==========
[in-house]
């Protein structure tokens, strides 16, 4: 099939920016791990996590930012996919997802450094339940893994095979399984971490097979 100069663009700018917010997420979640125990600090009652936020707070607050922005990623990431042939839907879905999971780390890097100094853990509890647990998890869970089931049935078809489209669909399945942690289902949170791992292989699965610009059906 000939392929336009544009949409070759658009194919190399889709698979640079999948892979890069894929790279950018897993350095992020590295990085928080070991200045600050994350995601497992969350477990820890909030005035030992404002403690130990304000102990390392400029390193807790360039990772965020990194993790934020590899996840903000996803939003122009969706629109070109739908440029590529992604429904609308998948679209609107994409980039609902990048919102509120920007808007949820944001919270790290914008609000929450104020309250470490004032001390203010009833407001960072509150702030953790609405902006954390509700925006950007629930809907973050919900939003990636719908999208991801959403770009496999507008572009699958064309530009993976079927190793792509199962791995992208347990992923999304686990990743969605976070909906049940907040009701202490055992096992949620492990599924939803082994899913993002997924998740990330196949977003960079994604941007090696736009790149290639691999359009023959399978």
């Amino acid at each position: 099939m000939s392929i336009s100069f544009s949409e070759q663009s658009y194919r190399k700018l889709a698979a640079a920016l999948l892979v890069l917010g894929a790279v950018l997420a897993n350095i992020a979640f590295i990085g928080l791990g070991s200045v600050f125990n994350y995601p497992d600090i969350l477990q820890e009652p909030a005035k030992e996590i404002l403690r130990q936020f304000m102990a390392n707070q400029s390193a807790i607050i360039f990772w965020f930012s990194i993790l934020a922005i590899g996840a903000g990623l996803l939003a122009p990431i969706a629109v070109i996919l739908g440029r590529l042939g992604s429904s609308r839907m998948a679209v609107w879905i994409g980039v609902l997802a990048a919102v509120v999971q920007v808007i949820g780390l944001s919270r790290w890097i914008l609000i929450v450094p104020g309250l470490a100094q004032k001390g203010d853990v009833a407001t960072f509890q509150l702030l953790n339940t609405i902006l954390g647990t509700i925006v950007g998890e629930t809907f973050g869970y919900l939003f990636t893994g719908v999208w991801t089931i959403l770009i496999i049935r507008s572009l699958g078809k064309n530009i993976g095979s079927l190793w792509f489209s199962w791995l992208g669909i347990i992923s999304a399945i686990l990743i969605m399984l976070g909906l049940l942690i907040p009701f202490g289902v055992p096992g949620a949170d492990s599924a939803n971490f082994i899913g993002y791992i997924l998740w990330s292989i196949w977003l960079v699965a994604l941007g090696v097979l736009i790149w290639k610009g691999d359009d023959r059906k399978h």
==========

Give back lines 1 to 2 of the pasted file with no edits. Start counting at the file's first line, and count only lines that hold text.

[in-house]
């Protein structure tokens, strides 16, 4: 099939920016791990996590930012996919997802450094339940893994095979399984971490097979 100069663009700018917010997420979640125990600090009652936020707070607050922005990623990431042939839907879905999971780390890097100094853990509890647990998890869970089931049935078809489209669909399945942690289902949170791992292989699965610009059906 000939392929336009544009949409070759658009194919190399889709698979640079999948892979890069894929790279950018897993350095992020590295990085928080070991200045600050994350995601497992969350477990820890909030005035030992404002403690130990304000102990390392400029390193807790360039990772965020990194993790934020590899996840903000996803939003122009969706629109070109739908440029590529992604429904609308998948679209609107994409980039609902990048919102509120920007808007949820944001919270790290914008609000929450104020309250470490004032001390203010009833407001960072509150702030953790609405902006954390509700925006950007629930809907973050919900939003990636719908999208991801959403770009496999507008572009699958064309530009993976079927190793792509199962791995992208347990992923999304686990990743969605976070909906049940907040009701202490055992096992949620492990599924939803082994899913993002997924998740990330196949977003960079994604941007090696736009790149290639691999359009023959399978």